According to Mr K., during this time, the non-Roma left the petrol station and he pulled himself up off the ground and returned home by car, leaving Mr P. at the petrol station. Mr K.'s parents reportedly called the police after being told the details of what had happened and Mr K.'s father went to find Mr P. and brought him home with him. A police vehicle reportedly arrived at Mr K.'s house after a short time, accompanied by an ambulance, which drove Mr K. to the local hospital. At the hospital, a doctor examined Mr K., but allegedly did not find any major injuries. However, the hospital report also states that Mr K. had drank half a litre of vodka, although Mr K. was reportedly not given a blood test while at the hospital.

On the morning of July 26, 2002, Mr K., accompanied by his mother, filed a criminal complaint at the local police station in connection with the incident. On July 30, 2002, the ERRC accompanied Mr K. and his father to meet Mr Heran, director of the Karvina District Police. When asked whether he knew of the attack, Mr Heran reported that he was only aware that there had been a conflict at the petrol station. Mr K. then informed Mr Heran about the behaviour of the police. Mr Heran responded that he would order an immediate investigation into the case. The ERRC then accompanied Mr K. and his father to the Orlová Police Station, which was responsible for the investigation. Mr Wisniovski, chief of police, informed the victim and the ERRC that he believed that the police were not properly performing their duties. Mr Wisniovski then showed the victim and the ERRC a transcript of the interrogation of the police officers and invited the ERRC to attend further interrogations.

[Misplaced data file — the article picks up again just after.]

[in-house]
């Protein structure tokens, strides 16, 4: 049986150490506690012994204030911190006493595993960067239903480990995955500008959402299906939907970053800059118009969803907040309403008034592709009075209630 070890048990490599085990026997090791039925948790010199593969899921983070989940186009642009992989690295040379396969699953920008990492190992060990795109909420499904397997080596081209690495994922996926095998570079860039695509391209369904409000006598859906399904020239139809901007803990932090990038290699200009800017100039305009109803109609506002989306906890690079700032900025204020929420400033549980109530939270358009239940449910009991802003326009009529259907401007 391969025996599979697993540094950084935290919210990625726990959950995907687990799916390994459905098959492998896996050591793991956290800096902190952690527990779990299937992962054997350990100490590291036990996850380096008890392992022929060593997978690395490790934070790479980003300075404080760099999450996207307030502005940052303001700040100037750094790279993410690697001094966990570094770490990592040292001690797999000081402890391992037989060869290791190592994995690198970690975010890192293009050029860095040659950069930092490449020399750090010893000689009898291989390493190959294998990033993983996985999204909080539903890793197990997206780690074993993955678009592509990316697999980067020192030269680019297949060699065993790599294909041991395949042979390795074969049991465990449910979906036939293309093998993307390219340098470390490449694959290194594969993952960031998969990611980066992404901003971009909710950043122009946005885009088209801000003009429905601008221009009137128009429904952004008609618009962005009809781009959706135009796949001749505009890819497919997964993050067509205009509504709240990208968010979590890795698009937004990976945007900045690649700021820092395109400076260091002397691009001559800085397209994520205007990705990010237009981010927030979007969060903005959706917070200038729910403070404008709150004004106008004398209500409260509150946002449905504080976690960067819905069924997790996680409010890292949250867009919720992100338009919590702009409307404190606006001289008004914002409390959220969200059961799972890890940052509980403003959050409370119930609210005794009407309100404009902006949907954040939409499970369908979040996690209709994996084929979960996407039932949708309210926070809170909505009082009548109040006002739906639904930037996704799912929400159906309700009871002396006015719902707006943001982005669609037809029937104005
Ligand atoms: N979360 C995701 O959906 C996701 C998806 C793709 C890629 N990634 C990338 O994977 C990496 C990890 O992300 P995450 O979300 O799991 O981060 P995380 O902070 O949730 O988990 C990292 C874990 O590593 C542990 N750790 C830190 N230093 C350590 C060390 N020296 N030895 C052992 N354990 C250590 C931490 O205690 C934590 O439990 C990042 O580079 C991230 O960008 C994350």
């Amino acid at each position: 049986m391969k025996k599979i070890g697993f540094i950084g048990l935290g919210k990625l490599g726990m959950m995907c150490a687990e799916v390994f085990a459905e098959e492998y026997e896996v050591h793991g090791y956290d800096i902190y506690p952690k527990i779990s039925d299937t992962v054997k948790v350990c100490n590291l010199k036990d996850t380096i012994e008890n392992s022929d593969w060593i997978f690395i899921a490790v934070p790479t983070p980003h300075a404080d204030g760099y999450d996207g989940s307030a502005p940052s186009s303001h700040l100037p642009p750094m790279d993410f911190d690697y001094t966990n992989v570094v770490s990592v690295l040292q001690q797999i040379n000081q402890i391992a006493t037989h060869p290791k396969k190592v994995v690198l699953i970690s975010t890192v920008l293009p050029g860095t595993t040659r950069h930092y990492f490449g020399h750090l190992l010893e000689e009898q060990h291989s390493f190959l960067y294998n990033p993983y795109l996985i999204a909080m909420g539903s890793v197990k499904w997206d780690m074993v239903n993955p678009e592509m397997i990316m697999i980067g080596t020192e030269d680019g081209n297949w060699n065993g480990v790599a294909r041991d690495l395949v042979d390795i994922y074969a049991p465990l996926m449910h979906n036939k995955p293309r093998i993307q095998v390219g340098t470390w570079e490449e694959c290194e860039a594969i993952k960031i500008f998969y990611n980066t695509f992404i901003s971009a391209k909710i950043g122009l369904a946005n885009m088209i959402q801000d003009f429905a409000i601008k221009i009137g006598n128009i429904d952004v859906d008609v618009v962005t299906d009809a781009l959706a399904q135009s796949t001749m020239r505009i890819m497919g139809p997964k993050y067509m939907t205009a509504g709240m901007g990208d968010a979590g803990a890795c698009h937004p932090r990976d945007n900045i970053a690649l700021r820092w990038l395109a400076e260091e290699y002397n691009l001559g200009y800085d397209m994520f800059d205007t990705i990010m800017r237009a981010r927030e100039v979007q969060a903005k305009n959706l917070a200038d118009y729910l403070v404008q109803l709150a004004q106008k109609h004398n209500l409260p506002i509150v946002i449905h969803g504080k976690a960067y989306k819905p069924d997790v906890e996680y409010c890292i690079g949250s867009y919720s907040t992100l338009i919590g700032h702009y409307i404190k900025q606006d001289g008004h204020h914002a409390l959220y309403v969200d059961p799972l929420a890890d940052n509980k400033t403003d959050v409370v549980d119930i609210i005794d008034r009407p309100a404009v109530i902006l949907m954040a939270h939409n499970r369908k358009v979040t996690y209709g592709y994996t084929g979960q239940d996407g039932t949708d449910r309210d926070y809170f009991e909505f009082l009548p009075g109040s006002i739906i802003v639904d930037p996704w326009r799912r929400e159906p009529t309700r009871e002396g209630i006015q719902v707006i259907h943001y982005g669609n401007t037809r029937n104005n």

On July 29, 2002, during an ERRC visit with Mr P. and his family in the front garden of their home, a blue Skoda vehicle with two young men inside entered their street. The car drove past Mr P.'s house and turned around. When the car passed in front of the house again, the ERRC witnessed the passenger, a young man with a tattoo on his arm, lean out of the window of the car and shout, "Today you will burn, you black mouths." Mr P. informed the ERRC that the person who had shouted the threat was one of the non-Romani men who had attacked him and Mr K. at the petrol station in Orlová Lutyné.

On July 31, 2002, the ERRC accompanied Mr P. to the Orlová Police Station and made a copy of the case report made by Mr L. Šebík, the police investigator in the case. Upon reading the case report, the ERRC noticed that key information, such as clear descriptions of the attackers and a detailed account of the attack, had not been solicited from Mr K. and Mr P. during their interrogation by Officer Šebík. At the police station, Mr P. made a second statement about the attack and included information about the state police car that had left the scene of the second attack and the threat to which he had been subjected on July 29, 2002.